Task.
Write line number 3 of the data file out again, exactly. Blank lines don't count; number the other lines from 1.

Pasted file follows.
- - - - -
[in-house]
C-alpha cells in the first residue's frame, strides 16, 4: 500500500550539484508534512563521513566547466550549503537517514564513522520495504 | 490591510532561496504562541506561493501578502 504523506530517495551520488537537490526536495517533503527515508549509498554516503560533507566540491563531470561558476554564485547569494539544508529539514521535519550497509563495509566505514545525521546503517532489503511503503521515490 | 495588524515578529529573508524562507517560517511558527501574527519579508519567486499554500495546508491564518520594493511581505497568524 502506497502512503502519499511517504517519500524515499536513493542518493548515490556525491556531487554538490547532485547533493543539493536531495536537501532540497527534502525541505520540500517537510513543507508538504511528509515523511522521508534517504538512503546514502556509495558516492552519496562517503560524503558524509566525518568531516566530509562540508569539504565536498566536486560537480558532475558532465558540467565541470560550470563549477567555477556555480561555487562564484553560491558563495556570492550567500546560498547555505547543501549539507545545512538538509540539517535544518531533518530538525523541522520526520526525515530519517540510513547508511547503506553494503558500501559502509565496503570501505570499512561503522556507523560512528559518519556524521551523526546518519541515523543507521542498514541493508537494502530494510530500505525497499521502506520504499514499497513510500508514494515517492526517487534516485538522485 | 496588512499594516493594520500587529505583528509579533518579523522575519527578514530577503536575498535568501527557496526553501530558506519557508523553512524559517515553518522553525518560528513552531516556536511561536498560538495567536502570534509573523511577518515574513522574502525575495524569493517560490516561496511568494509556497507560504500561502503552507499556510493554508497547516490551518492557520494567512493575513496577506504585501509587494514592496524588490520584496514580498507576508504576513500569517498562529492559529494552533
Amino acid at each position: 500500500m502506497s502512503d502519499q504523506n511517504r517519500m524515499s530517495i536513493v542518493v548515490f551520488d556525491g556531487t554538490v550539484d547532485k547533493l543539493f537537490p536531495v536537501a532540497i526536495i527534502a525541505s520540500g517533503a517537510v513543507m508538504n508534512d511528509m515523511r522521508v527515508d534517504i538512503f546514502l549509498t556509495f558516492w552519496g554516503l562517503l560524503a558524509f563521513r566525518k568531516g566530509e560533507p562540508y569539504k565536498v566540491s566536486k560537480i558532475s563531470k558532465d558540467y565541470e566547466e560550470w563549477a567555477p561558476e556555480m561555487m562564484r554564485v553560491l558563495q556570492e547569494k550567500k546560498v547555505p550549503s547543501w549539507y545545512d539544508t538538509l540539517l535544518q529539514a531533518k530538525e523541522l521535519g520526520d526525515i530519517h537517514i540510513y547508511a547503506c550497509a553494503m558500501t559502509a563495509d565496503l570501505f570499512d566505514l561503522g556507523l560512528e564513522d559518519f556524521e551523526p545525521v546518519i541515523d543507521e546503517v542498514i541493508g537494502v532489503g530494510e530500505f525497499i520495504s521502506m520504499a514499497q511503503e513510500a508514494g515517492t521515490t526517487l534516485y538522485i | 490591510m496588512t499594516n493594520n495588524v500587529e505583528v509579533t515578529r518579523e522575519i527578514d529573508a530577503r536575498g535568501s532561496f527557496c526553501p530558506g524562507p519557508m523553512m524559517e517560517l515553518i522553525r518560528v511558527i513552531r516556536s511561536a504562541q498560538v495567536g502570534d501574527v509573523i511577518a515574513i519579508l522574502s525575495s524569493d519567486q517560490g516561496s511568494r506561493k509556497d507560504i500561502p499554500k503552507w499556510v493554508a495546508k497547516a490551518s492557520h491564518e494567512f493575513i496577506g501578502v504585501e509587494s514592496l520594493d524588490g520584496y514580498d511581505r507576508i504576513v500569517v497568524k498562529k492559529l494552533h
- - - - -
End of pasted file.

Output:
Amino acid at each position: 500500500m502506497s502512503d502519499q504523506n511517504r517519500m524515499s530517495i536513493v542518493v548515490f551520488d556525491g556531487t554538490v550539484d547532485k547533493l543539493f537537490p536531495v536537501a532540497i526536495i527534502a525541505s520540500g517533503a517537510v513543507m508538504n508534512d511528509m515523511r522521508v527515508d534517504i538512503f546514502l549509498t556509495f558516492w552519496g554516503l562517503l560524503a558524509f563521513r566525518k568531516g566530509e560533507p562540508y569539504k565536498v566540491s566536486k560537480i558532475s563531470k558532465d558540467y565541470e566547466e560550470w563549477a567555477p561558476e556555480m561555487m562564484r554564485v553560491l558563495q556570492e547569494k550567500k546560498v547555505p550549503s547543501w549539507y545545512d539544508t538538509l540539517l535544518q529539514a531533518k530538525e523541522l521535519g520526520d526525515i530519517h537517514i540510513y547508511a547503506c550497509a553494503m558500501t559502509a563495509d565496503l570501505f570499512d566505514l561503522g556507523l560512528e564513522d559518519f556524521e551523526p545525521v546518519i541515523d543507521e546503517v542498514i541493508g537494502v532489503g530494510e530500505f525497499i520495504s521502506m520504499a514499497q511503503e513510500a508514494g515517492t521515490t526517487l534516485y538522485i | 490591510m496588512t499594516n493594520n495588524v500587529e505583528v509579533t515578529r518579523e522575519i527578514d529573508a530577503r536575498g535568501s532561496f527557496c526553501p530558506g524562507p519557508m523553512m524559517e517560517l515553518i522553525r518560528v511558527i513552531r516556536s511561536a504562541q498560538v495567536g502570534d501574527v509573523i511577518a515574513i519579508l522574502s525575495s524569493d519567486q517560490g516561496s511568494r506561493k509556497d507560504i500561502p499554500k503552507w499556510v493554508a495546508k497547516a490551518s492557520h491564518e494567512f493575513i496577506g501578502v504585501e509587494s514592496l520594493d524588490g520584496y514580498d511581505r507576508i504576513v500569517v497568524k498562529k492559529l494552533h